Analysis approach

Temporal changes in lichen mat volume.

Changes in annual LVE were examined using Theil-Sens (TS) non-parametric regression [22, 49, 50] (Fig 2C). The TS analysis calculated all pairwise slopes for the LVE through time for each pixel throughout the image stack (1984–2012), returning the median slope as the estimate of yearly LVE change. TS slopes are less sensitive to outliers than traditional linear regression and, as a result, are becoming more commonly used in time series analyses at the pixel level [18, 50]. Slope significance was determined using non-parametric Mann-Kendall tests (Fig 2D) [22, 51].

Local spatial autocorrelation characteristics of temporal changes in lichen mat volume.

The Getis-Ord Gi* statistic [52, 53] was used to assess the spatial dependence of the LVE Theil-Sen’s slope pixels. This allowed us to determine whether pixels representing change in change in LVE over time were spatially organized into local groupings of positive or negative change, and whether or not the degree of spatial clustering observed in the LVI Theil-Sen's slope raster is less than or greater than chance [54]. The Gi* statistic evaluates a particular pixel against neighbouring pixels and calculates a weighted variate value for the group of pixels which is expressed as a proportion of the sum of the entire data set’s variate value, derived in this case from the entire LVE TS slope raster. This can be compared against an expected value under the assumption of no local spatial autocorrelation [55, 56]. Here, we applied a Queen’s case kernel, with all neighbouring pixels considered, including diagonals. The Gi* analysis produces "a standardized value which indicates both the degree of spatial autocorrelation in the values of the digital numbers centered on a given pixel and the magnitude of these values in relation to those of the entire image" ([55], p. 2224). This can be considered a z score hence statistical significance is determined using the area under the z curve. The end result is an assessment of all pixels relative to their neighbours to determine whether each pixel is centered in a cluster of more positive or negative values than would likely occur randomly, or conversely, whether the pixel is centered in a cluster displaying no spatial organization.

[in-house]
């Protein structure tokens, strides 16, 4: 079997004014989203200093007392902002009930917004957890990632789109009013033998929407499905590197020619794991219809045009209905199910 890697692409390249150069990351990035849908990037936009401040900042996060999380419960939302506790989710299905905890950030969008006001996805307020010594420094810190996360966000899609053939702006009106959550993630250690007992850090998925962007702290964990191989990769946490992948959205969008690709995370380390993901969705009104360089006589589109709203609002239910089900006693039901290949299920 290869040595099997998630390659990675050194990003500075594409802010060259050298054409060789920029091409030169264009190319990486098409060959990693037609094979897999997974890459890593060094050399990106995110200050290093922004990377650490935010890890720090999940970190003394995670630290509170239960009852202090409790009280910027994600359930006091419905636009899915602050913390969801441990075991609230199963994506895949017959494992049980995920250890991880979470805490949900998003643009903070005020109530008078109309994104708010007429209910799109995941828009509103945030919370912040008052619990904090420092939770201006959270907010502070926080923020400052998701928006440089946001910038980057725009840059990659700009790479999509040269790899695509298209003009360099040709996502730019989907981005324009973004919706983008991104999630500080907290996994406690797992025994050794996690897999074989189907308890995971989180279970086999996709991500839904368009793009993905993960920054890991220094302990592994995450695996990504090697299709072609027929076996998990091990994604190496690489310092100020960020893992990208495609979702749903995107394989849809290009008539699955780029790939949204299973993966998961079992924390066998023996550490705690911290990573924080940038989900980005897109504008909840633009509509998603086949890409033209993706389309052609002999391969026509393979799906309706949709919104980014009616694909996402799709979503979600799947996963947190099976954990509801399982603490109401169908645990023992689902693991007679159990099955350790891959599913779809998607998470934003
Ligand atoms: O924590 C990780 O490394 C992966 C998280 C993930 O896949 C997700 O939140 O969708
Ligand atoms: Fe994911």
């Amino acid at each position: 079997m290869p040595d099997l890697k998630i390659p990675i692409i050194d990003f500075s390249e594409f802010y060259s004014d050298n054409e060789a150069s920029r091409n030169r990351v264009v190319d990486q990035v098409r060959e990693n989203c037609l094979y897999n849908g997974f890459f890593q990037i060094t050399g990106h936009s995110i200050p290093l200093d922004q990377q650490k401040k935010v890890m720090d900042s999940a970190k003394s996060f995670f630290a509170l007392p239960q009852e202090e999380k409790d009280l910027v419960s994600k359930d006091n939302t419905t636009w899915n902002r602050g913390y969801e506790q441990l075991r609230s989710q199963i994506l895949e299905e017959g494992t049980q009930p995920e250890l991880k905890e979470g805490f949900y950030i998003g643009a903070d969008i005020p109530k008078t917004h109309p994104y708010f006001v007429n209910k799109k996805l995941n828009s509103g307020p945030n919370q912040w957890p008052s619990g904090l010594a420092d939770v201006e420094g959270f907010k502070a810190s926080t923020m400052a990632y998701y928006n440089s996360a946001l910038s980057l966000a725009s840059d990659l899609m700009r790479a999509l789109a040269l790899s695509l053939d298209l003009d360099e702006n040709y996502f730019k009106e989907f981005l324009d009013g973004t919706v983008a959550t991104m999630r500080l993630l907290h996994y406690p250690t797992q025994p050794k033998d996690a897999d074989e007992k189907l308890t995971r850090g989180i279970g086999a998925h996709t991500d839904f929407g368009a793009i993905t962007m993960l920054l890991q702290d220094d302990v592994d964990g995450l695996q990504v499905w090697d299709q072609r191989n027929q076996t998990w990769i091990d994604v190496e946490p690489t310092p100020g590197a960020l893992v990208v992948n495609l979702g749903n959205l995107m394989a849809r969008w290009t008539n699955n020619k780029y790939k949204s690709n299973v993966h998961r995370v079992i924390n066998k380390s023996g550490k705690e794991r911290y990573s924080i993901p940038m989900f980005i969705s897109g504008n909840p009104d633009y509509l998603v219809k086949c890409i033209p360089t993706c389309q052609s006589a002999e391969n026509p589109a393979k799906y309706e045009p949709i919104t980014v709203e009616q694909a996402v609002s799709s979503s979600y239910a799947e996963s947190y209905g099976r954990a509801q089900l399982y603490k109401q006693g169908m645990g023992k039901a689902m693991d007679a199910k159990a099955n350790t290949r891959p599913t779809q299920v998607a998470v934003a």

Temporal changes in lichen mat volume across herd ranges.

To examine spatial variation in LVE TS slopes, 1000 random samples were taken from each herd’s range ensuring a spatially stratified random sample. This sample was then analyzed in single factor generalized least squares regression (GLS) with a maximum-likelihood iterator, built using the package “nlme” [57] in R [58]. GLS was used, as it allows for the inclusion of spatial autocorrelation functions to account for issues with spatially structured model residuals [59]. The GLS model was assessed for spatially structured residuals using a semi-variogram which did indeed indicate spatial structuring of residuals. A Gaussian spatial correlation structure was added to the GLS model and the model was subsequently re-examined using Likelihood Ratio test with the best model being retained [59]. If significant differences between groups were detected in the final model, a Tukey’s HSD test [60] was used to assess where differences were significant (an alpha value of 0.05 was used for all statistics).

Lichen mat volume estimates and barren ground caribou behavior.

Barren ground caribou behavior was inferred using velocity estimates derived from the telemetry data which were, in turn, associated with LVE values based on the year in which the telemetry data was collected. Models were built for each season (Seasons were defined using a generalized version of Nagy’s [61] analysis of differing movement rates of barren-ground caribou throughout the year) with the same randomly sampled data set used for the herd range analysis described in the section above. Generalized additive mixed models (GAMM) with a negative binomial link were built to account for over-dispersion in the data. GAMMs allow for non-linear responses to be appropriately estimated while assigning unique animal identifiers as a random effect accounted for repeated measures per animal [35, 46]. All model residuals were examined for spatial autocorrelation using semi-variograms [59]. Since all models displayed evidence of spatially autocorrelated residuals, Gaussian spatial correlation structures were added to the GAMM models [59].